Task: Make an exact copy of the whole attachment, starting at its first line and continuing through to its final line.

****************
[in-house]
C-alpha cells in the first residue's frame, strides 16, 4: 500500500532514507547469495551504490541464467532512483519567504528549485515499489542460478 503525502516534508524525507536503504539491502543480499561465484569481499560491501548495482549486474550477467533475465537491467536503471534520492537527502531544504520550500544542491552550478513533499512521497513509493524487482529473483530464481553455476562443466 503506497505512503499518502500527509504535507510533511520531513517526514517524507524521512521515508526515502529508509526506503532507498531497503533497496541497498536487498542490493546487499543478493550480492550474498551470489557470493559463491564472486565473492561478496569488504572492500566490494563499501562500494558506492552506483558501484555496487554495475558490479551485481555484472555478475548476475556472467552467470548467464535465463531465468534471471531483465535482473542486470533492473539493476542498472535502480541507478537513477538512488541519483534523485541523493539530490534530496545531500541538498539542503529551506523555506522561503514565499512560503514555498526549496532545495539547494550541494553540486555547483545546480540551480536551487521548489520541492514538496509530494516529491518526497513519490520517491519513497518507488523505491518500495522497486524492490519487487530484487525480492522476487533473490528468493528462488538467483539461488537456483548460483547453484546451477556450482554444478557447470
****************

[in-house]
C-alpha cells in the first residue's frame, strides 16, 4: 500500500532514507547469495551504490541464467532512483519567504528549485515499489542460478 503525502516534508524525507536503504539491502543480499561465484569481499560491501548495482549486474550477467533475465537491467536503471534520492537527502531544504520550500544542491552550478513533499512521497513509493524487482529473483530464481553455476562443466 503506497505512503499518502500527509504535507510533511520531513517526514517524507524521512521515508526515502529508509526506503532507498531497503533497496541497498536487498542490493546487499543478493550480492550474498551470489557470493559463491564472486565473492561478496569488504572492500566490494563499501562500494558506492552506483558501484555496487554495475558490479551485481555484472555478475548476475556472467552467470548467464535465463531465468534471471531483465535482473542486470533492473539493476542498472535502480541507478537513477538512488541519483534523485541523493539530490534530496545531500541538498539542503529551506523555506522561503514565499512560503514555498526549496532545495539547494550541494553540486555547483545546480540551480536551487521548489520541492514538496509530494516529491518526497513519490520517491519513497518507488523505491518500495522497486524492490519487487530484487525480492522476487533473490528468493528462488538467483539461488537456483548460483547453484546451477556450482554444478557447470